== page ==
PathPointers is a new type of blog post that will highlight important everyday teaching points when reviewing kidney histology. These blog posts will be brief and easy-to-read, using real clinical images to demonstrate various biopsy findings. In addition to AJKD Social Media Editor, Timothy Yau, and Education Editor, Stanley Goldfarb, these posts are also reviewed and edited by Pathology Editor, Matt Palmer.
Hematoxylin and Eosin (H&E) is the fundamental stain of histopathology. In contrast to neoplastic pathology, which centers on the hematoxylin stained nucleus, much of nephropathology’s attention focuses on cytoplasm and extracellular components, all of which are eosin positive. Nephropathology is therefore unusually dependent on “special” stains that enable discrimination between the various eosin positive components. For example, all components of the glomerular capillary wall (podocyte and endothelial cytoplasm, basement membrane and immune deposits, if present) stain with eosin. Accurate evaluation of the membrane therefore requires stains (PAS and Jones silver technique) that specifically stain that structure.
The PAS (Periodic Acid-Schiff Reaction) reaction stains carbohydrates, forming a purple/red/magenta end product. In addition to basement membranes (of all structures), it highlights mesangial matrix due to the abundant carbohydrate complexes associated with Type IV collagen. Cytoplasm is only weakly stained. Both PAS and Jones are considered “matrix stains” that highlight similar structures, albeit with nuances and differences that are learned with experience. They are the stains of choice for evaluating glomerular architecture and GBM thickness. Notably, most immune complexes are PAS negative.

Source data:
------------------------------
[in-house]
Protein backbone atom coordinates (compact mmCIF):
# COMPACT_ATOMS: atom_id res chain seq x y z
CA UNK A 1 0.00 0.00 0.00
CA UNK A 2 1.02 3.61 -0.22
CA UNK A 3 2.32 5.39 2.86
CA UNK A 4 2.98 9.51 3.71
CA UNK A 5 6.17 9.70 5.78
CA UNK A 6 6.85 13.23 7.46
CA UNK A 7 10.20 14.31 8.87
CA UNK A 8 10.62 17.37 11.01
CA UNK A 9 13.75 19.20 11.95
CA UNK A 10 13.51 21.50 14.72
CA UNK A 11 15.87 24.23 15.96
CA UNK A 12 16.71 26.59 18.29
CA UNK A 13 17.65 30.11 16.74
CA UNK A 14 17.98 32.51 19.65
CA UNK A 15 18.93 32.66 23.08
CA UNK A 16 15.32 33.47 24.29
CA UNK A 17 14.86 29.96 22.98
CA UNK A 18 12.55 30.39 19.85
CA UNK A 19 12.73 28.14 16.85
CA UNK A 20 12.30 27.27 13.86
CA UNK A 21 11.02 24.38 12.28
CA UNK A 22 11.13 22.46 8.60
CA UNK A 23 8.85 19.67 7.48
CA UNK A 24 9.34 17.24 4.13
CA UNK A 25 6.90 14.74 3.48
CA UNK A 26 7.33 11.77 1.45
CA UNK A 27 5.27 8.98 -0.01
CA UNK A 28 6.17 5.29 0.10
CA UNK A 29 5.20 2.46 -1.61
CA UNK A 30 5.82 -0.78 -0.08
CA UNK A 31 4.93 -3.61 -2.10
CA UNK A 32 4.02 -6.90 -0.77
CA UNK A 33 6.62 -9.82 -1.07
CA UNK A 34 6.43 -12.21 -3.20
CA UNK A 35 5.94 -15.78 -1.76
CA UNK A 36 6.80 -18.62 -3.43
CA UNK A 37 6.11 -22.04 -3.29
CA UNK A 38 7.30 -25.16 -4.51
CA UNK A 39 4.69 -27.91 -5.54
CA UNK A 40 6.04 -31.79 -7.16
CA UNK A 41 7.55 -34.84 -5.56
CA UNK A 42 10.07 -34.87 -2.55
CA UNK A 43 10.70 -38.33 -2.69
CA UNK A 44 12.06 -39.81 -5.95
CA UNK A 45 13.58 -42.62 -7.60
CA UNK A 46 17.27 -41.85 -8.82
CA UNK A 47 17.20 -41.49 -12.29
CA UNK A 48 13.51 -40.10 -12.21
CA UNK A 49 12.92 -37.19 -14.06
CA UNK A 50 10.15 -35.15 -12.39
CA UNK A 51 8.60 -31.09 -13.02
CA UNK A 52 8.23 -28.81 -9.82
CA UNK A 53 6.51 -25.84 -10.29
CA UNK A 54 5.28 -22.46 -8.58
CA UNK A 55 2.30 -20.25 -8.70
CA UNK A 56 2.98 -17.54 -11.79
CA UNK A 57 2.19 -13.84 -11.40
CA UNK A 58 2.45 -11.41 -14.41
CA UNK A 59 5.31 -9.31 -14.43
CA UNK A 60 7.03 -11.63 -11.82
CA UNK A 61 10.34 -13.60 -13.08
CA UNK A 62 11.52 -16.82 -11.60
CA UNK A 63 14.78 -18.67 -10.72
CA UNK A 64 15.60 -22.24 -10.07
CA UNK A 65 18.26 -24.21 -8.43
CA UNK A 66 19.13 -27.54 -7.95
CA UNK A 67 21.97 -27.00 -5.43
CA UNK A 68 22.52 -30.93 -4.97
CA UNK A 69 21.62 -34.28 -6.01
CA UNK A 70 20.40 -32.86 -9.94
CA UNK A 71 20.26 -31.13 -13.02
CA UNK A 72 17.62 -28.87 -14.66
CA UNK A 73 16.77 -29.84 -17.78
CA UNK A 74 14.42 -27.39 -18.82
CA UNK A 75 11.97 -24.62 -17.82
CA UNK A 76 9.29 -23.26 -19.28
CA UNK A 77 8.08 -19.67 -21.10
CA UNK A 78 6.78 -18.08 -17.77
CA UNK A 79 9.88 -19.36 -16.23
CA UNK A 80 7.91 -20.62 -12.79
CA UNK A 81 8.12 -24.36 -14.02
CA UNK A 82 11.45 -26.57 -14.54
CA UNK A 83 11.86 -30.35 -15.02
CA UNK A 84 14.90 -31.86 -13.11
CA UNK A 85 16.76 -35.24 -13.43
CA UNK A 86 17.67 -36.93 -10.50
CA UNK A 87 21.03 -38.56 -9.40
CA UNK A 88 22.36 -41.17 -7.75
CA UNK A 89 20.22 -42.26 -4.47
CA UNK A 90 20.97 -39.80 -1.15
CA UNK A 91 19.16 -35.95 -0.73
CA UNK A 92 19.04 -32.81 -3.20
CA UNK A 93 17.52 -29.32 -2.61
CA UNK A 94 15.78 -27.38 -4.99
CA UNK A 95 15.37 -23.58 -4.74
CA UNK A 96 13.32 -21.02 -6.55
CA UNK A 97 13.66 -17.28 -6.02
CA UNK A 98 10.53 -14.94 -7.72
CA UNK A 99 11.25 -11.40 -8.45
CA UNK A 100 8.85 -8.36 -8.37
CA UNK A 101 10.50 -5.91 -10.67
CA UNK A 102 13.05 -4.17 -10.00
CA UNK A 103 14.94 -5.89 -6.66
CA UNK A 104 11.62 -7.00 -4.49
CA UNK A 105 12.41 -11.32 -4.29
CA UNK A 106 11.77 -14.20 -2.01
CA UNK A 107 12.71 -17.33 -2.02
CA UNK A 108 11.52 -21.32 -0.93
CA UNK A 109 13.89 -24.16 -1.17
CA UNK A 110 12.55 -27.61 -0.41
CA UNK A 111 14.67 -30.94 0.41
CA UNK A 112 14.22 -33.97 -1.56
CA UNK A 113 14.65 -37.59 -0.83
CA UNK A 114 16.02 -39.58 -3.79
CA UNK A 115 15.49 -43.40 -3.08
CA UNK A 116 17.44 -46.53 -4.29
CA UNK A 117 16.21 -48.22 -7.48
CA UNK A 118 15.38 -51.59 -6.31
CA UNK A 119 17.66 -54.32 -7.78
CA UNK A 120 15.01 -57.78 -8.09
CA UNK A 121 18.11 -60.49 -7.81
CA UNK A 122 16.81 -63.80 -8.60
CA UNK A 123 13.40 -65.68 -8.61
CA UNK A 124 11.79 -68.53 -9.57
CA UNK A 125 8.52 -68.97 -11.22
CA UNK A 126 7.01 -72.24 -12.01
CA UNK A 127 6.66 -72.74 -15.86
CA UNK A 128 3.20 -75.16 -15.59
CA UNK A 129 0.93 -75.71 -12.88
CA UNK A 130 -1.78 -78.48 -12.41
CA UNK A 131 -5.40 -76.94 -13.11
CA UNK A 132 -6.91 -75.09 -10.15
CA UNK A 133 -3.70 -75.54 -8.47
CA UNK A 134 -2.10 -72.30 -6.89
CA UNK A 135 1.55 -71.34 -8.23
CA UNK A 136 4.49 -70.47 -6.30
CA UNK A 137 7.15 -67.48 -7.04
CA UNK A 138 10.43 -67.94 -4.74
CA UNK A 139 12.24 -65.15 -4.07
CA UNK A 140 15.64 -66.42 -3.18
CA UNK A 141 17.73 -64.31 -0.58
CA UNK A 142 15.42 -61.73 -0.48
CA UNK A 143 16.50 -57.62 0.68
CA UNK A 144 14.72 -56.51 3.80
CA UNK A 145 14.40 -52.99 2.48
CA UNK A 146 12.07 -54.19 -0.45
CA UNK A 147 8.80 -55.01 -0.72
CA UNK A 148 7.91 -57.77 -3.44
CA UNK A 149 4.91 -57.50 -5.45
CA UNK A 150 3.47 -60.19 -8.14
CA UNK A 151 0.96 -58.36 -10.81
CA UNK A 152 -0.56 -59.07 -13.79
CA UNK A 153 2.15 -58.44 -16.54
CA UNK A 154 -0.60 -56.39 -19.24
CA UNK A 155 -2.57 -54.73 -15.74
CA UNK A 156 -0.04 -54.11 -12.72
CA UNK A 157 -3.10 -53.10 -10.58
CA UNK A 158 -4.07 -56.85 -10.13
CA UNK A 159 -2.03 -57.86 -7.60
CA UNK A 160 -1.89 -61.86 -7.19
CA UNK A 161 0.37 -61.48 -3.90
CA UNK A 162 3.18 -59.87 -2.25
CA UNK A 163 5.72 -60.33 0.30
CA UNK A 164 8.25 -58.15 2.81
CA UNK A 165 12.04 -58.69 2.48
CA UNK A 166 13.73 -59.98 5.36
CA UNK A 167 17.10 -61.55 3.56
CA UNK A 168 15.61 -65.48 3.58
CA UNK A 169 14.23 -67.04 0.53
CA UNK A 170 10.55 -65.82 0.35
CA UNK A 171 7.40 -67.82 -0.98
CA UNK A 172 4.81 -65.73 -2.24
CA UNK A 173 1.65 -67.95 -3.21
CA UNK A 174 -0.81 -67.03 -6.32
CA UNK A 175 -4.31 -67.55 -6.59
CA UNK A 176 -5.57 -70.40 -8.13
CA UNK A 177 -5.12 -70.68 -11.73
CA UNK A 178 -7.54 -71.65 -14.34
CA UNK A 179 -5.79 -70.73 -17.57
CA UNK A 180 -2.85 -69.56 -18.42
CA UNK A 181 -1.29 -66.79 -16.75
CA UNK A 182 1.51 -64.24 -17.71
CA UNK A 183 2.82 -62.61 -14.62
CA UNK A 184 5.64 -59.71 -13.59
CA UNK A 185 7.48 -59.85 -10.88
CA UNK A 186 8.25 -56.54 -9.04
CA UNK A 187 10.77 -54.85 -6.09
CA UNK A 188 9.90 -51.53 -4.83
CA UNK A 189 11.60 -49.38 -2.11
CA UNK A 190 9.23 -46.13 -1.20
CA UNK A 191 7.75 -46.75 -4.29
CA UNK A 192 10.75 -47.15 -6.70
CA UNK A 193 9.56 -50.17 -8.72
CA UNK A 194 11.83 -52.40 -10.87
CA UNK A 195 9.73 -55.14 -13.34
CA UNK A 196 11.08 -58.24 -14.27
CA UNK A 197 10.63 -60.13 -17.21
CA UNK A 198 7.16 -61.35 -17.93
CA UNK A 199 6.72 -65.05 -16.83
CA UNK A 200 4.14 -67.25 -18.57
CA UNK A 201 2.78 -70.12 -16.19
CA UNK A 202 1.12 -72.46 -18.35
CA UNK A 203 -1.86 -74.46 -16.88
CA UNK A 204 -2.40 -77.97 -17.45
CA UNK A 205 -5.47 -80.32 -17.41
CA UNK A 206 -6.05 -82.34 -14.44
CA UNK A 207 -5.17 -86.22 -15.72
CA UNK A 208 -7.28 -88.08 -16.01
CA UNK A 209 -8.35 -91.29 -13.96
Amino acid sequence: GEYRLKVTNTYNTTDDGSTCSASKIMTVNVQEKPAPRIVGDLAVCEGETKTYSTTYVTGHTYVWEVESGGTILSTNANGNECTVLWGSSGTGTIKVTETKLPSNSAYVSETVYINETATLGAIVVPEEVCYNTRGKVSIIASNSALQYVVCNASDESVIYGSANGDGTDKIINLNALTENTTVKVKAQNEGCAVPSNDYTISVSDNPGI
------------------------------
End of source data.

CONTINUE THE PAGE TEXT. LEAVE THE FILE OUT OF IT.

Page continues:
There are three processes that can result in the glomerular capillary wall appearing thickened on H&E. One of these three is membranous glomerulonephritis (GN). In this entity, immune complexes diffusely deposit in the subepithelial space (between the glomerular basement membrane and the podocyte). Initially, these deposits are seen by electron microscopy to be sitting along a relatively normal basement membrane. At this early stage, the capillary wall will appear of normal thickness by light microscopy. With time, the deposits invoke a reaction resulting in the formation of additional membrane material that first grows up between the deposits (“spikes”) and then extends on top of and surrounding the deposits (“holes”). These stages will result in membrane thickening that can be appreciated by light microscopy.
Examine the figure below, which shows the same glomerulus with chronic membranous GN, stained with both H&E (A) and PAS (B). Note the relative thickness of the membranes. Why does the capillary wall appear much thinner on the PAS stained section than on the H&E?
The explanation lies in the two stains differing characteristics. As noted above, of the four components of the glomerular capillary wall, PAS stains only the basement membrane. In contrast, Eosin stains all four of the components, and in this case particularly, stains the immune complexes which are thickening the capillary wall. No wonder the wall appears much thicker on H&E!
Now take a closer look at the PAS image again (click on the image to enlarge). Follow the outer contours of the capillary walls and you will see “spikes.” This is the result of the fact that the deposits between the “spikes” are PAS negative. No such “spikes” can be seen by H&E, because both the deposits and the membranes stain with Eosin. The Jones silver technique is a better way of identifying both “spikes” and “holes.” Perhaps we will study it next!
– Post prepared by Isaac Stillman, AJKDBlog Contributor